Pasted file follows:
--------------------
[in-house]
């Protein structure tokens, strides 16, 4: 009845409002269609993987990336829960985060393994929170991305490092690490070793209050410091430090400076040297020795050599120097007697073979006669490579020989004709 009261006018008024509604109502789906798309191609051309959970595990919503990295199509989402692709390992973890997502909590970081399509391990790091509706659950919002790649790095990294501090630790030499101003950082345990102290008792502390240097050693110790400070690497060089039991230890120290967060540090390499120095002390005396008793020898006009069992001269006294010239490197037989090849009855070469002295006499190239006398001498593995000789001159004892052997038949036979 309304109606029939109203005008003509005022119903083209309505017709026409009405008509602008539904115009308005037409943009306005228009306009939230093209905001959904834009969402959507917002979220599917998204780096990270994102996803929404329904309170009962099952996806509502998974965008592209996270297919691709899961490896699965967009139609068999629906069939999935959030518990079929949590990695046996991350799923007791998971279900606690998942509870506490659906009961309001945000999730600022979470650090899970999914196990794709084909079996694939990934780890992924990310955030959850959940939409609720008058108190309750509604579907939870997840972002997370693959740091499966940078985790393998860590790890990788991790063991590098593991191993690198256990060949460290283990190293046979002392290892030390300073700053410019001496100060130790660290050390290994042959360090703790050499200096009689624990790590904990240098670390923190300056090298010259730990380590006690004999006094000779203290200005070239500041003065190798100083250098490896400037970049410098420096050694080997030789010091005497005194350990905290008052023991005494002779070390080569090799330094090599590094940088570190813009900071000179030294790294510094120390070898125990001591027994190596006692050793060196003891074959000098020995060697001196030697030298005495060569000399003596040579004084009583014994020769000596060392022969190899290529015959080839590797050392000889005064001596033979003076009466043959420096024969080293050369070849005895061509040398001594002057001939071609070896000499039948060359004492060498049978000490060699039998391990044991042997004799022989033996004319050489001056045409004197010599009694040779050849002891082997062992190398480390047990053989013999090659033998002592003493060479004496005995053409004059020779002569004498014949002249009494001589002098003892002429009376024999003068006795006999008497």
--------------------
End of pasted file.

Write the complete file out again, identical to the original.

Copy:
[in-house]
């Protein structure tokens, strides 16, 4: 009845409002269609993987990336829960985060393994929170991305490092690490070793209050410091430090400076040297020795050599120097007697073979006669490579020989004709 009261006018008024509604109502789906798309191609051309959970595990919503990295199509989402692709390992973890997502909590970081399509391990790091509706659950919002790649790095990294501090630790030499101003950082345990102290008792502390240097050693110790400070690497060089039991230890120290967060540090390499120095002390005396008793020898006009069992001269006294010239490197037989090849009855070469002295006499190239006398001498593995000789001159004892052997038949036979 309304109606029939109203005008003509005022119903083209309505017709026409009405008509602008539904115009308005037409943009306005228009306009939230093209905001959904834009969402959507917002979220599917998204780096990270994102996803929404329904309170009962099952996806509502998974965008592209996270297919691709899961490896699965967009139609068999629906069939999935959030518990079929949590990695046996991350799923007791998971279900606690998942509870506490659906009961309001945000999730600022979470650090899970999914196990794709084909079996694939990934780890992924990310955030959850959940939409609720008058108190309750509604579907939870997840972002997370693959740091499966940078985790393998860590790890990788991790063991590098593991191993690198256990060949460290283990190293046979002392290892030390300073700053410019001496100060130790660290050390290994042959360090703790050499200096009689624990790590904990240098670390923190300056090298010259730990380590006690004999006094000779203290200005070239500041003065190798100083250098490896400037970049410098420096050694080997030789010091005497005194350990905290008052023991005494002779070390080569090799330094090599590094940088570190813009900071000179030294790294510094120390070898125990001591027994190596006692050793060196003891074959000098020995060697001196030697030298005495060569000399003596040579004084009583014994020769000596060392022969190899290529015959080839590797050392000889005064001596033979003076009466043959420096024969080293050369070849005895061509040398001594002057001939071609070896000499039948060359004492060498049978000490060699039998391990044991042997004799022989033996004319050489001056045409004197010599009694040779050849002891082997062992190398480390047990053989013999090659033998002592003493060479004496005995053409004059020779002569004498014949002249009494001589002098003892002429009376024999003068006795006999008497």